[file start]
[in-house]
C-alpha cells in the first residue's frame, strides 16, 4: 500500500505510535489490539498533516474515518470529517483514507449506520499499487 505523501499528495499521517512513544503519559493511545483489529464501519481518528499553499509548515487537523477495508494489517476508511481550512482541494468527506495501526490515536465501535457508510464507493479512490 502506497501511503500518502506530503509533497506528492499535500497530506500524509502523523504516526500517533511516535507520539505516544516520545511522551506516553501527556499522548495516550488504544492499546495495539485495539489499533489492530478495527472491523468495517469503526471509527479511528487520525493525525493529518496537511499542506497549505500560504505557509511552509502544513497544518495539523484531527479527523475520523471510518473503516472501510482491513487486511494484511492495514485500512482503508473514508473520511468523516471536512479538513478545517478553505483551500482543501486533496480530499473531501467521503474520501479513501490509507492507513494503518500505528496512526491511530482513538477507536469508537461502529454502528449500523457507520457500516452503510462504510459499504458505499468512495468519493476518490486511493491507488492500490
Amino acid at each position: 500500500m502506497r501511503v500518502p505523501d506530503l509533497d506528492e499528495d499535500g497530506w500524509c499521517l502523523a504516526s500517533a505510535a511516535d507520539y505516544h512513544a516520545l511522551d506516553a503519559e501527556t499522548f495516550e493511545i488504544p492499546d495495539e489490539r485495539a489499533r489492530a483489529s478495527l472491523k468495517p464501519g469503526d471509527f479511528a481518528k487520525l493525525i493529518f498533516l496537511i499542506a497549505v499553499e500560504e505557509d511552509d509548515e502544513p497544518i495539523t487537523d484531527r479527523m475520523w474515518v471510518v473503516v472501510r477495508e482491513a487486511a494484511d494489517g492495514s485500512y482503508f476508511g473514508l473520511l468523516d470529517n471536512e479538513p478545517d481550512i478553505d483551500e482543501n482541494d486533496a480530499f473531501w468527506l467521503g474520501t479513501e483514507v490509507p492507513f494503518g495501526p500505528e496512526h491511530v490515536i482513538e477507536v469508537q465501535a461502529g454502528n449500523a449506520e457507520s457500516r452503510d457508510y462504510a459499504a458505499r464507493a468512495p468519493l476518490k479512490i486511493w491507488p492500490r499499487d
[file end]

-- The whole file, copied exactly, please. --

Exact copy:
[in-house]
C-alpha cells in the first residue's frame, strides 16, 4: 500500500505510535489490539498533516474515518470529517483514507449506520499499487 505523501499528495499521517512513544503519559493511545483489529464501519481518528499553499509548515487537523477495508494489517476508511481550512482541494468527506495501526490515536465501535457508510464507493479512490 502506497501511503500518502506530503509533497506528492499535500497530506500524509502523523504516526500517533511516535507520539505516544516520545511522551506516553501527556499522548495516550488504544492499546495495539485495539489499533489492530478495527472491523468495517469503526471509527479511528487520525493525525493529518496537511499542506497549505500560504505557509511552509502544513497544518495539523484531527479527523475520523471510518473503516472501510482491513487486511494484511492495514485500512482503508473514508473520511468523516471536512479538513478545517478553505483551500482543501486533496480530499473531501467521503474520501479513501490509507492507513494503518500505528496512526491511530482513538477507536469508537461502529454502528449500523457507520457500516452503510462504510459499504458505499468512495468519493476518490486511493491507488492500490
Amino acid at each position: 500500500m502506497r501511503v500518502p505523501d506530503l509533497d506528492e499528495d499535500g497530506w500524509c499521517l502523523a504516526s500517533a505510535a511516535d507520539y505516544h512513544a516520545l511522551d506516553a503519559e501527556t499522548f495516550e493511545i488504544p492499546d495495539e489490539r485495539a489499533r489492530a483489529s478495527l472491523k468495517p464501519g469503526d471509527f479511528a481518528k487520525l493525525i493529518f498533516l496537511i499542506a497549505v499553499e500560504e505557509d511552509d509548515e502544513p497544518i495539523t487537523d484531527r479527523m475520523w474515518v471510518v473503516v472501510r477495508e482491513a487486511a494484511d494489517g492495514s485500512y482503508f476508511g473514508l473520511l468523516d470529517n471536512e479538513p478545517d481550512i478553505d483551500e482543501n482541494d486533496a480530499f473531501w468527506l467521503g474520501t479513501e483514507v490509507p492507513f494503518g495501526p500505528e496512526h491511530v490515536i482513538e477507536v469508537q465501535a461502529g454502528n449500523a449506520e457507520s457500516r452503510d457508510y462504510a459499504a458505499r464507493a468512495p468519493l476518490k479512490i486511493w491507488p492500490r499499487d